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Mexican Street Fare Inspirations

Mexican Street Fare Inspirations

Spicing up hot weather menus is a breeze with authentically inspired Mexican street food.

The Many Faces of Mole

Mole is the generic name for several rich, dark sauces used in Mexican cuisine, as well as for dishes based on these sauces.

Classic Mole Poblano is prepared with a variety of dried chili peppers (commonly ancho, pasilla, poblano, mulato and chipotle), ground nuts and/or seeds (almonds, indigenous peanuts, and/or sesame seeds), spices, onions, garlic, dried oregano, Mexican chocolate (cacao ground with sugar and cinnamon and occasionally nuts), and salt. In Mexican kitchens charred avocado leaves may also be added.

In contemporary Mexico, the term is used for a number of sauces, some quite dissimilar to each other. The differences lie in the vegetables (tomatoes, tomatillos), chilies (chipolte, guajillo, chilhuacle, etc.), nuts/seeds (almonds, pine nuts, peanuts) and/or spices used in the recipe (chocolate is not in every mole!).

The word is also widely known in the combined form: guacamole (avocado sauce).

Listening to Chef James Cooley recall his recent trip to Mexico, you can almost hear the sizzle of meat and smell the mouth-watering aromas of roasted chile peppers wafting up from the flame of the roadside grills. His recent trips to Mexico gave him some firsthand insights into the authentic street food of this diverse culture, as well as a few new portable menu ideas to implement at his operation.

Everything tastes better outside

“The best Mexican food is the food of the people and that's what you find on the street and in the mercados (markets),” says Cooley, executive chef at Seattle University, a Bon Appetit account.

To help him recharge between sightseeing at typical tourist attractions, friends in Mexico City gave him a taste of the “real Mexico,” he says. “They wanted me to eat like the locals do so we ate in tucked-away cafes and mom and pop restaurants,” says Cooley. During his most recent 10-day trip, he recorded everything he ate along the way. (Check out Cooley's travel diary.)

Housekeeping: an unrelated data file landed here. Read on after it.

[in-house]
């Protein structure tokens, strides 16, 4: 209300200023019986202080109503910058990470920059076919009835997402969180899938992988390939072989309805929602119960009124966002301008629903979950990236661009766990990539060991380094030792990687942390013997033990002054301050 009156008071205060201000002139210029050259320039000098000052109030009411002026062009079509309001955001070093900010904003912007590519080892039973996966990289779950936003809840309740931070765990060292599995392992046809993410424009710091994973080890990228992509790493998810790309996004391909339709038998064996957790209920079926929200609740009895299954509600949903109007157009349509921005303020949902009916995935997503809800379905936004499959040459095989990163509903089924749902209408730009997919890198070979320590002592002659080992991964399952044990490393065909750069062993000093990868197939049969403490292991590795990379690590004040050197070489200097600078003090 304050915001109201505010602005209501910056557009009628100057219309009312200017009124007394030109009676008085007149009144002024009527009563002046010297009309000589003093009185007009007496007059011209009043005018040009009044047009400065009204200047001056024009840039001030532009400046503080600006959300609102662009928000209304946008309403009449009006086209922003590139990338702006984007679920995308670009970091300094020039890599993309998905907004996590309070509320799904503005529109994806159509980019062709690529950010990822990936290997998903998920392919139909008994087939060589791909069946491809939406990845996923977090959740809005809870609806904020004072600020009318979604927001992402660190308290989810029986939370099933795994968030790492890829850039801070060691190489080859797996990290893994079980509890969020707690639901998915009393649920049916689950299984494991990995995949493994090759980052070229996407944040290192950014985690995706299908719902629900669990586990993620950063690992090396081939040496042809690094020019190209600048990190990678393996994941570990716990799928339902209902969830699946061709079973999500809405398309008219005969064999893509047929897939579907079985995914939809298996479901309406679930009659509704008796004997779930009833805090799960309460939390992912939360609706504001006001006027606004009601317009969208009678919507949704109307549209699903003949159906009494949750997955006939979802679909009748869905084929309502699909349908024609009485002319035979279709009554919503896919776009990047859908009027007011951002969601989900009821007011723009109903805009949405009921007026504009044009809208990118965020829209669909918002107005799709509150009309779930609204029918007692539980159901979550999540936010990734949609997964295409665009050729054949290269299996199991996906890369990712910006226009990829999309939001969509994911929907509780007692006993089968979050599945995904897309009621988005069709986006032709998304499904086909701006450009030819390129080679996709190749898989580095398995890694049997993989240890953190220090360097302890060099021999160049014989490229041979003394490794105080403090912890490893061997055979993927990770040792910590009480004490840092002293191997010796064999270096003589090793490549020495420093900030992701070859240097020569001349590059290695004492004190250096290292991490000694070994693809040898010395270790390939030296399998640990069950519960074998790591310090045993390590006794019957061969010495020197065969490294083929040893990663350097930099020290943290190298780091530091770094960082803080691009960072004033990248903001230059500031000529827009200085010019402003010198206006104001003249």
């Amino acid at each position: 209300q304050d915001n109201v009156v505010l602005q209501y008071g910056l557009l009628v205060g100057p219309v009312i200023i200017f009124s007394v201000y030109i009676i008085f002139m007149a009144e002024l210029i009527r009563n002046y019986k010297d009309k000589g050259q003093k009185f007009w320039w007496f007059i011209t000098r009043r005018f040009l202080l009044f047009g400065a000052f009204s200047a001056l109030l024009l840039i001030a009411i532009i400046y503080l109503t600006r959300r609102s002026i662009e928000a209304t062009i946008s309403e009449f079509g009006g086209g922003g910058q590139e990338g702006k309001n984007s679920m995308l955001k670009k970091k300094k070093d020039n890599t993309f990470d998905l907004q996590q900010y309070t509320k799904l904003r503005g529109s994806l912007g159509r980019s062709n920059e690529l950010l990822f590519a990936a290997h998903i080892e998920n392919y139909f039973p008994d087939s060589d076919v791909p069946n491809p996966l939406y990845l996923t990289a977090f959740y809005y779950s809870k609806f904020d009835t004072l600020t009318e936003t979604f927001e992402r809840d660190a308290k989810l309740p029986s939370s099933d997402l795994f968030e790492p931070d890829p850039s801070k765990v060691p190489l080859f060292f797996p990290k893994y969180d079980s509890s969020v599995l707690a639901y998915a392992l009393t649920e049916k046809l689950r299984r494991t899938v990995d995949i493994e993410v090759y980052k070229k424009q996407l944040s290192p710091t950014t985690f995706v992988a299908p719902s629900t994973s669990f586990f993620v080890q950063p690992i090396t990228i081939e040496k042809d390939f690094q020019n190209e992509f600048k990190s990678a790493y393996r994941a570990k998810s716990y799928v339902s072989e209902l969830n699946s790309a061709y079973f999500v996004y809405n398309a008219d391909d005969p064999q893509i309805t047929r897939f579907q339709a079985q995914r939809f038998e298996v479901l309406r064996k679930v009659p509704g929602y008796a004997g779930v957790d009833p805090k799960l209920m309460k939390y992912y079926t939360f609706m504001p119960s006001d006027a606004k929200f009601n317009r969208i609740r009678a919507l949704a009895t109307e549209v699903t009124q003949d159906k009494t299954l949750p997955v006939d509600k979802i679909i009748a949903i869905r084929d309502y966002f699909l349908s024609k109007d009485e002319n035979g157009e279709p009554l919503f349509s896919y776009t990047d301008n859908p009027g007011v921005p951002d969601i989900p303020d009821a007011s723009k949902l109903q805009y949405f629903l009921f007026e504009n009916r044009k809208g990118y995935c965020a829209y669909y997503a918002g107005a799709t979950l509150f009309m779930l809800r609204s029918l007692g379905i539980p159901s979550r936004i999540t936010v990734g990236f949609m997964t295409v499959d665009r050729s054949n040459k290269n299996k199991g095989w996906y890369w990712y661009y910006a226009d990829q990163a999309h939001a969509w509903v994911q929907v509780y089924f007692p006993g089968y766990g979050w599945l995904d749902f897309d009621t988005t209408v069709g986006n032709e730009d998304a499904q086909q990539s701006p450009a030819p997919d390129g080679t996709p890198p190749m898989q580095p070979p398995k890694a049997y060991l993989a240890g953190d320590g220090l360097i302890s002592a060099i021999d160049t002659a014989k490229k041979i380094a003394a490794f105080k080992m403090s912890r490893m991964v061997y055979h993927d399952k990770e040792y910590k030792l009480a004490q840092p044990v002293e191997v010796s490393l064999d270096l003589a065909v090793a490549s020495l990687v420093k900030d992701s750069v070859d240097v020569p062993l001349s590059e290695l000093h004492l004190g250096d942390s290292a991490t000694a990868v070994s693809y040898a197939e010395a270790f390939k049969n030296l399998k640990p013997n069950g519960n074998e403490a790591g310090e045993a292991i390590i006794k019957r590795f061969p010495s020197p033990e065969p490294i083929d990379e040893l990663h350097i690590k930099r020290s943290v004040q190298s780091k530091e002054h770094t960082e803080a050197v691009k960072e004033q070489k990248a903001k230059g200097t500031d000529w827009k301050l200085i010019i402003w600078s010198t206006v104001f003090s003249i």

Mexican in the US

“Basically I came back with two things: recipes for different mole pastes (see pg. 38) and the realization that Mexican food is still so much different than what we think it is here in the U.S.,” he says.

“I found the food there is much more diverse, flavorful, and fresher than what we generally see here represented in some so- called ‘Mexican’ restaurants.”

A key question: was Cooley able to offer these delectable authentic dishes in his own operation? “Well, sort of,” he explains. “We still had to put shredded cheese, seasoned ground beef and flour tortillas on the menu to appeal to American kids' tastes!”

Just-picked produce and an abundant array of fresh and dried chilies are the hallmarks of Mexican cuisine.
Just-picked produce and an abundant array of fresh and dried chilies are the hallmarks of Mexican cuisine.

Just-picked produce and an abundant array of fresh and dried chilies are the hallmarks of Mexican cuisine.

One authentic dish that has been a hit with students, faculty and guests alike is the Tacos al Pastor Cooley had in Acapluco. Cooley explains that the pork in Tacos al Pastor is like the Greek meat used in gyro sandwiches. “Filets of pork are marinated in chilies, orange zest and spices. They are then stacked on a spit with fruit and onions and then grilled. They are served on the street with fresh warm corn tortillas and a variety of fresh salsas.”

At Seattle U's La Cocina Mexican station, the chefs first roast the marinated meat in the oven (to ensure food safety) then spear the meat with sliced mango/pineapple and onions on the vertical broiler spindle. The broiler adds a nice caramelized bite to the outside of the meat. The tacos, 3- 5" corn tortillas, are available with assorted self-serve condiments (chopped cilantro, lime wedges, small diced onions, queso fresca, fresh salsa, salsa roja, and salsa verde) and retail for an affordable $2.

Taking a culinary cue from Cooley, FM sought out some additional Mexican-inspired entrees that are portable enough to appeal to onsite customers, whether they seek to dine outside, enjoying the warm summer breezes or inside, chilling out in the cool air conditioning of your café, grooving to a rumba.

Related Recipes
Idaho Potato Shell Taco Pie
Tacos al Pastor
Short Rib and Potato Taquitos
Steak Fajitas
American Lamb Posole Stew
Strawberry Horchata
Steak & Egg Crepe-adilla with Roasted Poblano Salsa
Mexican Mocha
Ancho Pork Torta Sandwiches
Baja Fish Tacos with Mango Salsa
Crab Tostadas with Strawberry-Mango Sauce
Mango Chiles Rellenos Al Carbon

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